Music of Burkina Faso

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Wooden horn of the Samo people

The music of Burkina Faso includes the folk music of 60 different ethnic groups. The Mossi people, centrally located around the capital, Ouagadougou, account for 40% of the population while, to the south, Gurunsi, Gurma, Dagaaba and Lobi populations, speaking Gur languages closely related to the Mossi language, extend into the coastal states. In the north and east the Fulani of the Sahel preponderate, while in the south and west the Mande languages are common; Samo, Bissa, Bobo, Senufo and Marka. Burkinabé traditional music has continued to thrive and musical output remains quite diverse. Popular music is mostly in French: Burkina Faso has yet to produce a major pan-African success.

Popular music[edit]

Main language regions of Burkina Faso

Burkina Faso does not have a popular national style, and many popular recordings are imported from Europe, the United States and Democratic Republic of the Congo. In spite of this influx of popular styles, a few home-grown talents have emerged such as Koudbi Koala's group Saaba, who perform traditional Mossi music from the region around Ouagadougou, the nation's capital. With a musical career that lasted half a century, singer Amadou Balaké was one of the foremost singers from the country during the 20th century.[1] In his music, Balaké combined Mandé, Mossi, and Afro-Cuban traditions. Other influential artists from the country include George Ouédraogo and Joseph Moussa Salambéré "Salambo".[2]

Popular traditional groups from Burkina Faso include balafon bands, percussion ensembles and others such as Farafina and Gabin Dabiré, who uses elements of traditional Burkinabé music.[3] Bobo Dioulasso, Burkina Faso's second-largest city, is a cultural centre of Burkina Faso's Mandé people of the southwest.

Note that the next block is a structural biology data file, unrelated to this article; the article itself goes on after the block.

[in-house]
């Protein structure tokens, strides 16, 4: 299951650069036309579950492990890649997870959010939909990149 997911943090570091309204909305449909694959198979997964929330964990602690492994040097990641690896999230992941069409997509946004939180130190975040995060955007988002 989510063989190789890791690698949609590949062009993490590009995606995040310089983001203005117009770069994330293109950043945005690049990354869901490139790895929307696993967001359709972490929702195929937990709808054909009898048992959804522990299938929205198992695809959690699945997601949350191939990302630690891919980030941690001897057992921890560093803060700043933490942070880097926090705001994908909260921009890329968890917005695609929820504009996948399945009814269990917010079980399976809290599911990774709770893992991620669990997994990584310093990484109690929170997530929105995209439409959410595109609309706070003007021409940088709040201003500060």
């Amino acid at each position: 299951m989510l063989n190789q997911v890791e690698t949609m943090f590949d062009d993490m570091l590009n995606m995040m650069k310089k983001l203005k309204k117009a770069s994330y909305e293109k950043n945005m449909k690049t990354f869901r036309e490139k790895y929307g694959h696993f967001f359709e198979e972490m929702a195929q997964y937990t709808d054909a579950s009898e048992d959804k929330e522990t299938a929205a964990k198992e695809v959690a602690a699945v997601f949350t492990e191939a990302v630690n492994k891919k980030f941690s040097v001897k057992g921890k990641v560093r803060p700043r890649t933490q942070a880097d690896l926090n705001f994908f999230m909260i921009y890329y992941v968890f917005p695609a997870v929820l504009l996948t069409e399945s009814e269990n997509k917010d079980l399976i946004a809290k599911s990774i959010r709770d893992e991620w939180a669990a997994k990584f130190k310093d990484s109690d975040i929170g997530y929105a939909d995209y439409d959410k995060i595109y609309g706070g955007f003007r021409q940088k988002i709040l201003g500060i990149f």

Traditional music[edit]

The Djeli, a caste of courtly praise-singers in Burkina Faso, function like the griots elsewhere in West Africa: at each ruler's funeral they recite the names and histories of past rulers, they intervene in people's personal affairs and perform at social gatherings. The Mossi and their griots retain ancient royal courts and courtly music.

The kora, the stringed instrument of the djeli, has been popular throughout much of West Africa since the Malian empire of the 1240s. The instrument traditionally featured seven strings until the Gambian griot Madi Woulendi increased that number to twenty-one. The kora can be played in several scales including the hypolydian mode (saouta), silaba, sim'bi and mandéka.

Mande-speakers are also known for the balafon, a kind of wooden xylophone, the exact characteristics of which can vary depending on the maker. The Dagara, Bwa and Senufo peoples also have their own varieties.

Djembe drums, like balafons, are often manufactured in Bobo Dioulasso. The djembe, a vital part of Burkinabé traditional music, is said to be of Malinké origin. It is made from a single piece of wood, usually from a caïlcedrat or lenke tree.

The bendré drum (called bara in Mali and dumaa among the Hausa) is a membranophone made from a gourd with the top cut off and covered with goat or sheep skin. It is an ancient instrument, probably introduced during the reign of Naaba Oubri to be played in sacred music at the royal courts of Moaga by a head drummer (benaaba) who strikes the center or edges of the drum to make varying sounds.

Another stringed instrument is called the n'goni. Legend says it was invented by a Senufo hunter. The n'goni is also played in Niger, Senegal and Mali.

The Fula people (Fulbe) of the north play a variety of traditional instruments including drums, hoddu (or xalam, a plucked skin-covered lute related to the banjo) and the riti or riiti (a one-string bowed instrument), and use complex vocal techniques with clapping percussion. Their griots are known as gawlo.

References[edit]

  • Bensignor, François. "Hidden Treasure". 2000. In Broughton, Simon and Ellingham, Mark with McConnachie, James and Duane, Orla (Ed.), World Music, Vol. 1: Africa, Europe and the Middle East, pp 437–439. Rough Guides Ltd, Penguin Books. ISBN 1-85828-636-0
  1. ^ Wood, Nigel (August 21, 2015). "Amadou Balaké: In Conclusion". The Irish Times. Retrieved September 30, 2015. 
  2. ^ Fayola, Toyin; Fleming, Tyler (2012). Music, Performance and African Identities. New York, NY: Routledge. p. 69. 
  3. ^ "Music of Burkina Faso". Frank Bessem's Musiques d'Afrique. Archived from the original on 2005-04-06. Retrieved 15 December 2005. 

External links[edit]

Two current CDs of traditional Burkinabe music are available through Nonesuch Records: 1. Savannah Rhythms and 2. Music of the Grasslands

Documentary films of traditional Burkinabe musicians and celebrations have been published by African Family Films.